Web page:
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Bethany Evangelical
Lutheran Church

Ishpeming, Michigan † Est. 1870

 
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Advent - 12/04/2016

John the Baptist apparently missed the preaching class where you’re told that beginning a sermon by calling your audience a brood of vipers, a brood of venomous snakes, is probably not a good idea.  Such comparisons don’t tend to go over well.  Or perhaps he was there and just didn’t care; he was going to tell it like it is and if someone didn’t like it, that was their problem. 

However you look at it, John the Baptist always shows up like an uninvited guest during the middle two weeks of Advent, saying things that no one really wants to hear, words about repentance and judgment, trees that don’t bear fruit being thrown into the fire and then chaff being burned with unquenchable fire, never very pleasant images.  You could say that John didn’t have any filters; he just laid it out there, the truth as he saw it, and if you can’t handle the truth, too bad.

John the Baptist does crash the party and says things we don’t want to hear; but…are they things we need to hear?  In this year when we’re thinking about Martin Luther and the 500th Anniversary of the Reformation we’re reminded that Luther talked about the need for sermons to include both law and gospel, the law that tells us what we should do, the gospel that tells us what God has done for us in and through Jesus Christ.  In this case, John is definitely a law guy and we do need to pay attention to his call for repentance, harsh as it sounds.

Personally, I’m not crazy about the “repent or else” nature of John’s proclamation.  I don’t think scare tactics are the way to go and threats about being burned in unquenchable fire seems to be just that, a scare tactic that runs contrary to a gospel of grace.  On the other hand, what John gives us is another Advent wake up call, emphasizing as he does the importance of repentance not just for the sake of repentance, but for the sake of bearing fruit.  We have been given a gift of grace but John’s message is that the gift comes with a “to do” list.  We have a role to play in making God’s kingdom known and John the Baptist lets us know it in no uncertain terms.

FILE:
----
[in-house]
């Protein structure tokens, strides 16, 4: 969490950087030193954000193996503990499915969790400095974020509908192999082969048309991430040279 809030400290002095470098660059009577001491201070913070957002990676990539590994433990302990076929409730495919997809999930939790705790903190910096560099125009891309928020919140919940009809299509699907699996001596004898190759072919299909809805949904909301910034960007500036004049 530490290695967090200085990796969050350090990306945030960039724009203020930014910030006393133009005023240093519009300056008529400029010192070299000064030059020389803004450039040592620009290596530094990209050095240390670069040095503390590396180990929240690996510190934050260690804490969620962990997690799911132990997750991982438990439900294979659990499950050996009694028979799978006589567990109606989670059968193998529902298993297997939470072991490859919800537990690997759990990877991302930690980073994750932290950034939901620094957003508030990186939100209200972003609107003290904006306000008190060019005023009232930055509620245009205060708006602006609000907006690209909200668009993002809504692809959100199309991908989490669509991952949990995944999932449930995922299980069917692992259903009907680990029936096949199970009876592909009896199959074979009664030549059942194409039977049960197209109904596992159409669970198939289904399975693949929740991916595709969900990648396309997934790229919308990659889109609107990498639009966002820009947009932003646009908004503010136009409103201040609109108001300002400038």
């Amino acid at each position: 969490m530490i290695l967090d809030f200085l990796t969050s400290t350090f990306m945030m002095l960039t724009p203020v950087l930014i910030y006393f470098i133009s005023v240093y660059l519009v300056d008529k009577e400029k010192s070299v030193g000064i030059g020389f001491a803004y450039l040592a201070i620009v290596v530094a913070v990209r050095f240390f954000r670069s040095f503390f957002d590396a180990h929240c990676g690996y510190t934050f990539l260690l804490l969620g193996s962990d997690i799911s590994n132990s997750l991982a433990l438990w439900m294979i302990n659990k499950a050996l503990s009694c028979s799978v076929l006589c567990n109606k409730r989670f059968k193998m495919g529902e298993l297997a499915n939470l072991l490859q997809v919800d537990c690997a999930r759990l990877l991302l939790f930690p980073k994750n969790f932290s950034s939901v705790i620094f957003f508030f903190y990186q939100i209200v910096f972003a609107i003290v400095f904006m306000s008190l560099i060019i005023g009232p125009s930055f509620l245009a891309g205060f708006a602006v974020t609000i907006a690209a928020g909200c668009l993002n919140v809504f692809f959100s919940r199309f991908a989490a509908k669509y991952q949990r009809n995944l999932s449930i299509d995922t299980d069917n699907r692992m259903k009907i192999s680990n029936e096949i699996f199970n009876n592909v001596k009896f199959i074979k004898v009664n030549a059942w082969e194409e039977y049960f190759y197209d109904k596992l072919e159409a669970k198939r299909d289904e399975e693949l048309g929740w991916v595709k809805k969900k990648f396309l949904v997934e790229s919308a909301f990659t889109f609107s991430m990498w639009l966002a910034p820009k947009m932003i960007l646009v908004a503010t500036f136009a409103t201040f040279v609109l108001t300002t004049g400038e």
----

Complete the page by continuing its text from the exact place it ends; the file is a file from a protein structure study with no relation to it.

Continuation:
In announcing the one who will come after him, in one sense John announces a gift that is complete.  In Christ our fallen humanity is transformed and we are made right again in God’s eyes; it’s done, no assembly required.  To fully be who God would have us be though, for the gift to fully be what God intends, our participation is required.  Without our participation, the gift is still good, but we remain unchanged and that’s the point of John’s harsh rhetoric about repentance.  Repentance is about turning and changing and to receive the gift, change is called for.